• Keep children and pets away from all waterways

• Clear debris from catch basins near your home or business, as long as it is safe to do so 

• Call 3-1-1 to report blocked catch basins or road flooding in your neighbourhood 

• Do not open any sewer manholes under any circumstances

For more information as the Flood watch continues, visit mississauga.ca or follow the City of Mississauga at @citymississauga

CITY OF Mississauga Continues to Advocate for Independence

Earlier this month more than 300 residents participated in the City of Mississauga’s Resident Town Hall meeting on regional governance. The meeting featured a detailed presentation by City Manager and Chief Administrative Officer, Janice Baker on Mississauga’s position for independence, followed by moderated questions and comments from both audience members and those watching the live stream.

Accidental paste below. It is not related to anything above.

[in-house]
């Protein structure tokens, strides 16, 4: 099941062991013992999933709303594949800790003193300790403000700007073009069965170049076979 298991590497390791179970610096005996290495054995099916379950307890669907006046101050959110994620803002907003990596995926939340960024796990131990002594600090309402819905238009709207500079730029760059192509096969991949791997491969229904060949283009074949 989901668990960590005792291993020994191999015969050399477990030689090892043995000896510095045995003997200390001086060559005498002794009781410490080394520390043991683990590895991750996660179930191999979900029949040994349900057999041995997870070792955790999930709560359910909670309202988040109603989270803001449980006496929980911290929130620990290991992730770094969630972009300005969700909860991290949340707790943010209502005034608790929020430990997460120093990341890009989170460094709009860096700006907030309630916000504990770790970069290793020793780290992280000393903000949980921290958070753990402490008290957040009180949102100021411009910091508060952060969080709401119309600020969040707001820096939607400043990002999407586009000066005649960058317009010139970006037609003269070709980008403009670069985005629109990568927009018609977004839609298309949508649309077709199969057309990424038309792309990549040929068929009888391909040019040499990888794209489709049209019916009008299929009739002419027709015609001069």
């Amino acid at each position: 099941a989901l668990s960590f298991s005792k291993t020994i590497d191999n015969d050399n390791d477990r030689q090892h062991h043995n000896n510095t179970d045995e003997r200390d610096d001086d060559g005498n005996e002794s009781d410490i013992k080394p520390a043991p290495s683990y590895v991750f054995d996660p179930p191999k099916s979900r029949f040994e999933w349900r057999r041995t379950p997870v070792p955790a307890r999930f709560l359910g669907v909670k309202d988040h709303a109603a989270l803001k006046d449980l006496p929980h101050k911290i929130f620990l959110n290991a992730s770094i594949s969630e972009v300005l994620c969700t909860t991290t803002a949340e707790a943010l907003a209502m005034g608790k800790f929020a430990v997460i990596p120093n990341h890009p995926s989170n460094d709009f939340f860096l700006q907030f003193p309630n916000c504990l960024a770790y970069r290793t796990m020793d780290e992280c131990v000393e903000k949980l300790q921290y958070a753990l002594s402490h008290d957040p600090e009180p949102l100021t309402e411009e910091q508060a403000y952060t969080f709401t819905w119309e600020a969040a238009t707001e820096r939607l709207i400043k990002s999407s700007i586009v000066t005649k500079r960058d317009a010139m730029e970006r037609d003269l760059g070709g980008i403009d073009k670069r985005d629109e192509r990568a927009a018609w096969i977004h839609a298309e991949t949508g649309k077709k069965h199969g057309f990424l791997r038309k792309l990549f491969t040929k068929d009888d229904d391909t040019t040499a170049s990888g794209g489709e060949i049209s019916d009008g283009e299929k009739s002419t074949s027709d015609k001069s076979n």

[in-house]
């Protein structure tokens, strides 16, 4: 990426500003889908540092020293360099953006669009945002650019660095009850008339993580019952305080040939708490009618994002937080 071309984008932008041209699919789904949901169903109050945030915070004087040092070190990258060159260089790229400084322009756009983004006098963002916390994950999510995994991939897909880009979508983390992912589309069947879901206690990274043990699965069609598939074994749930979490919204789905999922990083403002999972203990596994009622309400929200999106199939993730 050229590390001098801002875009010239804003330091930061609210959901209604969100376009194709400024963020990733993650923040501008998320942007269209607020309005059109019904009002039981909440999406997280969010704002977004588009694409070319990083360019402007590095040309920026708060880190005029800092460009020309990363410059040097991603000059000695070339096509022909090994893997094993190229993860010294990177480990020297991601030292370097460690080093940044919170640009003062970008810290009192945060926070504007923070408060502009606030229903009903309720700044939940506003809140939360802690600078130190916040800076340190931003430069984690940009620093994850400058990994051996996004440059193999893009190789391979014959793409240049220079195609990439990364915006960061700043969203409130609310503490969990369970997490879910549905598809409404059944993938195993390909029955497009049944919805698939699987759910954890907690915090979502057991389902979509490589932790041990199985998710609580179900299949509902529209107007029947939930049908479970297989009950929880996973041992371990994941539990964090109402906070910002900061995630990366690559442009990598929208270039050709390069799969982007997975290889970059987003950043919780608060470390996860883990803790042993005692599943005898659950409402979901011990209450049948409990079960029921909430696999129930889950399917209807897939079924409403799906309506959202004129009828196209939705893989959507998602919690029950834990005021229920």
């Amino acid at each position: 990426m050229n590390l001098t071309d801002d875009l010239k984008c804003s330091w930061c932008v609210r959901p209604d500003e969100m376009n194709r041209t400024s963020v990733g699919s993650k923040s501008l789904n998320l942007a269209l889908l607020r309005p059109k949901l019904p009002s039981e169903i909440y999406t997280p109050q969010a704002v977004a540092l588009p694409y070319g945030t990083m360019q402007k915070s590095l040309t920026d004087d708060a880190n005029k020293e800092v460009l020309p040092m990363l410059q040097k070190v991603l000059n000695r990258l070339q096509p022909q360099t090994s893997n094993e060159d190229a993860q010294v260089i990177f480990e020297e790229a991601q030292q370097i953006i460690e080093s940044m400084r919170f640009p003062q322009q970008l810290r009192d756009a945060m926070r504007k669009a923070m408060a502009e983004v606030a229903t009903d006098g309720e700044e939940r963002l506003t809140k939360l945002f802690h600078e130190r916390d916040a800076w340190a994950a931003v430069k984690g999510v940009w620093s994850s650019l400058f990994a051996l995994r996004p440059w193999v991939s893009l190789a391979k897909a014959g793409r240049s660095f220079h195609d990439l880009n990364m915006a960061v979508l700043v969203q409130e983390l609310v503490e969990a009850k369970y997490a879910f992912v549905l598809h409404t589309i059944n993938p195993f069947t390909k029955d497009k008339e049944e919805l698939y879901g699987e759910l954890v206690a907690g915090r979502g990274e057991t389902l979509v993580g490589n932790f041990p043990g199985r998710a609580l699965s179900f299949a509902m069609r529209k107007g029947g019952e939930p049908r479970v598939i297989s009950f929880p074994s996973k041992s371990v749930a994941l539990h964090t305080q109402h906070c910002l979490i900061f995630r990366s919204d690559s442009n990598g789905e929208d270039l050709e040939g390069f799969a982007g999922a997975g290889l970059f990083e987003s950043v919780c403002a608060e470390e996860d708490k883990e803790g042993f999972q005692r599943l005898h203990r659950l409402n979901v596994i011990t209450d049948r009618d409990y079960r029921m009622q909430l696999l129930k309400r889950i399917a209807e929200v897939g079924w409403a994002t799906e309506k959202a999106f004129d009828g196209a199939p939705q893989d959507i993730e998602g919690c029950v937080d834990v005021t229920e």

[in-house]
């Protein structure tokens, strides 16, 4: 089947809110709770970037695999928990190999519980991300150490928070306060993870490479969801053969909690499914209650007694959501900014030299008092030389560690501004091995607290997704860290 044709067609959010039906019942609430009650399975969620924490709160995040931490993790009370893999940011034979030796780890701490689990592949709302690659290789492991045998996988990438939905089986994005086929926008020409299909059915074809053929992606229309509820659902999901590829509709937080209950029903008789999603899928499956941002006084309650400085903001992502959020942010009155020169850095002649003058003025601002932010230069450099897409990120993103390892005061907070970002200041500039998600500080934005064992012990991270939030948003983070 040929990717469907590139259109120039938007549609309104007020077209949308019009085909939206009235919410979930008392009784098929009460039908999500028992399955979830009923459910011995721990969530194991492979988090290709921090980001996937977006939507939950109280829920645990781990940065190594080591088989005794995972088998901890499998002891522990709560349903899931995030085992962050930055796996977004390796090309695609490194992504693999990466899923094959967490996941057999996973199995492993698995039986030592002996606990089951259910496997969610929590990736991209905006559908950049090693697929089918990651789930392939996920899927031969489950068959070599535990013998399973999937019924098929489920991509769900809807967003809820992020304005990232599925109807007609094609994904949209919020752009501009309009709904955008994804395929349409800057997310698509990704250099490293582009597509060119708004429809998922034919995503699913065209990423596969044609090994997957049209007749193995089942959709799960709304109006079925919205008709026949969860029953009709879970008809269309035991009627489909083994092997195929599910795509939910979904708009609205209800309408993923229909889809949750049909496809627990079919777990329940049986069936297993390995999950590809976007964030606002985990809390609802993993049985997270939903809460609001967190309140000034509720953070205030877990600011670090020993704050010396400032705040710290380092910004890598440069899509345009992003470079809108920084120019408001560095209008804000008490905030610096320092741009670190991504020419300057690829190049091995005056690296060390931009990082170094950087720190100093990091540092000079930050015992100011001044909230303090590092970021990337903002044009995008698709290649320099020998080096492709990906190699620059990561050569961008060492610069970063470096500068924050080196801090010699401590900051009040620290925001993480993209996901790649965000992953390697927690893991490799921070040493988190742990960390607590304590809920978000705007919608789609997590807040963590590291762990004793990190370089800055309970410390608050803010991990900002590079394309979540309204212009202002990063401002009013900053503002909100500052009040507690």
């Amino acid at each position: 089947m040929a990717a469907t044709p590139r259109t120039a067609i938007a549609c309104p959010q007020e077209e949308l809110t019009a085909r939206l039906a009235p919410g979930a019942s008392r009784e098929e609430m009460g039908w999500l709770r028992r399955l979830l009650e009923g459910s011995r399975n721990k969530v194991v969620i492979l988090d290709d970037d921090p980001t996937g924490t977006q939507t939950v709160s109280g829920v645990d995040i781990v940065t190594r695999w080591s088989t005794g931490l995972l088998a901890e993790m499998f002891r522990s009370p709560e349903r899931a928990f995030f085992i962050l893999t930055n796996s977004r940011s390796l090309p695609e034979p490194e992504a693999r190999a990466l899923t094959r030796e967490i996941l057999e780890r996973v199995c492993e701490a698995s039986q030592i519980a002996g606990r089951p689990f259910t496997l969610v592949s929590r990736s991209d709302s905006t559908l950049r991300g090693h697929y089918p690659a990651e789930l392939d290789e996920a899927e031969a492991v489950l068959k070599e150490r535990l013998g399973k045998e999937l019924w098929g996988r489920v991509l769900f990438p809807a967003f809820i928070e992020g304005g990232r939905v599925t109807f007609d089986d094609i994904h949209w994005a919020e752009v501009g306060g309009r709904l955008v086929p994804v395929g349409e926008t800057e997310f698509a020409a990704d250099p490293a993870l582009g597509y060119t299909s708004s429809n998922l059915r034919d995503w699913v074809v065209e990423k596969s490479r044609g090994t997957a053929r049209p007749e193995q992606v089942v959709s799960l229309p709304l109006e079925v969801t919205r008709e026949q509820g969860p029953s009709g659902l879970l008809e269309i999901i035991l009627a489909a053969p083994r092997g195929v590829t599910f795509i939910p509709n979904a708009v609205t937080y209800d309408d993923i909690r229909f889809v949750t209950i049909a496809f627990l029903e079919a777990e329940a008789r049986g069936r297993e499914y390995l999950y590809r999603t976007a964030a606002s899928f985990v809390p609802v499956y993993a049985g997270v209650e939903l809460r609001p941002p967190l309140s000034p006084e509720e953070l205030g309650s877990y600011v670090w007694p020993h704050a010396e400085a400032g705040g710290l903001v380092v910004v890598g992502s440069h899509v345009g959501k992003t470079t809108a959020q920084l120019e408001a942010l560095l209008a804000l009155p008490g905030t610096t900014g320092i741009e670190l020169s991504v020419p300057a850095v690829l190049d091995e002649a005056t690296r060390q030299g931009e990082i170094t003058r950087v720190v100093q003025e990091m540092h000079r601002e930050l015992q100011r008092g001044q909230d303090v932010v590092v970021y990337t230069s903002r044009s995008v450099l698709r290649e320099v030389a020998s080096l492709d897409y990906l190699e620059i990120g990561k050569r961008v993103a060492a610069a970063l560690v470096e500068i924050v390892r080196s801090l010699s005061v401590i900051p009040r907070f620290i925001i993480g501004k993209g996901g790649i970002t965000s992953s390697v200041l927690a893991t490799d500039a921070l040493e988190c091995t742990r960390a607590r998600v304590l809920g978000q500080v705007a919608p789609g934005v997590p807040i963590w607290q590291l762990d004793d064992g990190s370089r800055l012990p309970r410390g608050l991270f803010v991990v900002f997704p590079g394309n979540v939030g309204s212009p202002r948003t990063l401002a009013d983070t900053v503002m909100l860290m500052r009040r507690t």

For more information about Mississauga’s position on the Regional Government Review, visit mississauga.ca/regional-government-review.

BACKGROUND

On March 27, Mississauga City Council adopted a motion, approving in principle that Mississauga become independent from the Region of Peel, subsequent to the Ministry of Municipal Affairs and Housing’s Regional Government Review

In January 2019, the Ministry of Municipal Affairs and Housing announced that it had appointed two special advisors, Ken Seiling and Michael Fenn, to review regional government in Ontario. 

The goal of the review is to help ensure these municipalities are working effectively and efficiently and can continue to provide the vital services that communities depend on.  The City will be submitting its official position for independence by the May 21, 2019 deadline, established by the Government of Ontario for public consultation. The outcome of the Regional Government Review is expected later this summer.